Cochran v. Louisiana State Board of Education
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281 U.S. 370 (1930)
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U.S. Supreme Court
Cochran v. Louisiana State Board of Education, 281 U.S. 370 (1930)
Cochran v. Louisiana State Board of Education
Argued April 15, 1930
Decided April 28, 1930
281 U.S. 370
APPEAL FROM THE SUPREME COURT OF LOUISIANA
Appropriation by the money derived from taxation to the supplying of school books free for children in private as well as public schools is not objectionable under the Fourteenth Amendment as a taking of private property for private purposes where the books furnished for private schools are not granted to the schools themselves, but only to or for the use of the children, and are the same as those furnished for public schools, and are not religious or sectarian in character. P. 281 U. S. 374.
168 La. 1030, affirmed.
Appeal from a decree of the Supreme Court of Louisiana affirming the refusal of a trial court to issue an injunction to restrain the state Board of Education and certain officials, appellees herein, from expending tax funds for the purchase of free school books.
MR. CHIEF JUSTICE HUGHES delivered the opinion of the Court.
The appellants, as citizens and taxpayers of the State of Louisiana, brought this suit to restrain the state Board of Education and other state officials from expending any part of the severance tax fund in purchasing school books and in supplying them free of cost to the school children of the state, under Acts No. 100 and No. 143 of 1928, upon the ground that the legislation violated specified provisions of the Constitution of the state and also § 4 of Article IV and the Fourteenth Amendment of the federal Constitution. The supreme court of the state affirmed the judgment of the trial court, which refused to issue an injunction. 168 La. 1030.
Act No. 100 of 1928 provided that the severance tax fund of the state, after allowing funds and appropriations as required by the state constitution, should be devoted "first, to supplying school books to the school children of the state." The Board of Education was directed to provide "school books for school children free of cost to such children." Act No. 143 of 1928 made appropriations in accordance with the above provisions.
The supreme court of the state, following its decision in Borden v. Louisiana State Board of Education, 168 La. 1005, 123 So. 655, held that these acts were not repugnant to either the state or the federal Constitution.
No substantial federal question is presented under § 4 of Article IV of the federal Constitution guaranteeing to every state a republican form of government, as questions arising under this provision are political, not judicial, in character. Ohio ex rel. Bryant v. Akron Metropolitan Park District, 281 U. S. 74, and cases there cited.
The contention of the appellant under the Fourteenth Amendment is that taxation for the purchase of school books constituted a taking of private property for a private purpose. Citizens' Sav. & Loan Association v. Topeka, 20 Wall. 655. The purpose is said to be to aid private, religious, sectarian, and other schools not embraced in the public educational system of the state by furnishing textbooks free to the children attending such private schools. The operation and effect of the legislation in question were described by the supreme court of the state as follows (168 La. p. 1020):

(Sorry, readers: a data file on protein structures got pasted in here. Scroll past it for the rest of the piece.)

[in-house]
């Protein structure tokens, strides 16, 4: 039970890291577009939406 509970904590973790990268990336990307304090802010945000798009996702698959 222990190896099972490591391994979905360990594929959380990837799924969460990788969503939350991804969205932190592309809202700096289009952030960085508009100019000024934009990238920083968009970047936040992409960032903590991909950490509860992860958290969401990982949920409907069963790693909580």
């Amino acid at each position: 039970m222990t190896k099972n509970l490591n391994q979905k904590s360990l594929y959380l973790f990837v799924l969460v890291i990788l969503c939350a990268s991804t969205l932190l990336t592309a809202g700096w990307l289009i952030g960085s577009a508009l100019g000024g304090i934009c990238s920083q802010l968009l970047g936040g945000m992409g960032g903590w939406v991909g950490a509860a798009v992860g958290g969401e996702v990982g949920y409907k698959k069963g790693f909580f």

"One may scan the acts in vain to ascertain where any money is appropriated for the purchase of school books for the use of any church, private, sectarian, or even public school. The appropriations were made for the specific purpose of purchasing school books for the use of the school children of the state, free of cost to them. It was
for their benefit and the resulting benefit to the state that the appropriations were made. True, these children attend some school, public or private, the latter, sectarian or nonsectarian, and that the books are to be furnished them for their use, free of cost, whichever they attend. The schools, however, are not the beneficiaries of these appropriations. They obtain nothing from them, nor are they relieved of a single obligation, because of them. The school children and the state alone are the beneficiaries. It is also true that the sectarian schools, which some of the children attend, instruct their pupils in religion, and books are used for that purpose, but one may search diligently the acts, though without result, in an effort to find anything to the effect that it is the purpose of the state to furnish religious books for the use of such children. . . . What the statutes contemplate is that the same books that are furnished children attending public schools shall be furnished children attending private schools. This is the only practical way of interpreting and executing the statutes, and this is what the state board of education is doing. Among these books, naturally, none is to be expected adapted to religious instruction."
The court also stated, although the point is not of importance in relation to the federal question, that it was "only the use of the books that is granted to the children, or, in other words, the books are lent to them."
Viewing the statute as having the effect thus attributed to it, we cannot doubt that the taxing power of the state is exerted for a public purpose. The legislation does not segregate private schools, or their pupils, as its beneficiaries, or attempt to interfere with any matters of exclusively private concern. Its interest is education, broadly; its method, comprehensive. Individual interests are aided only as the common interest is safeguarded.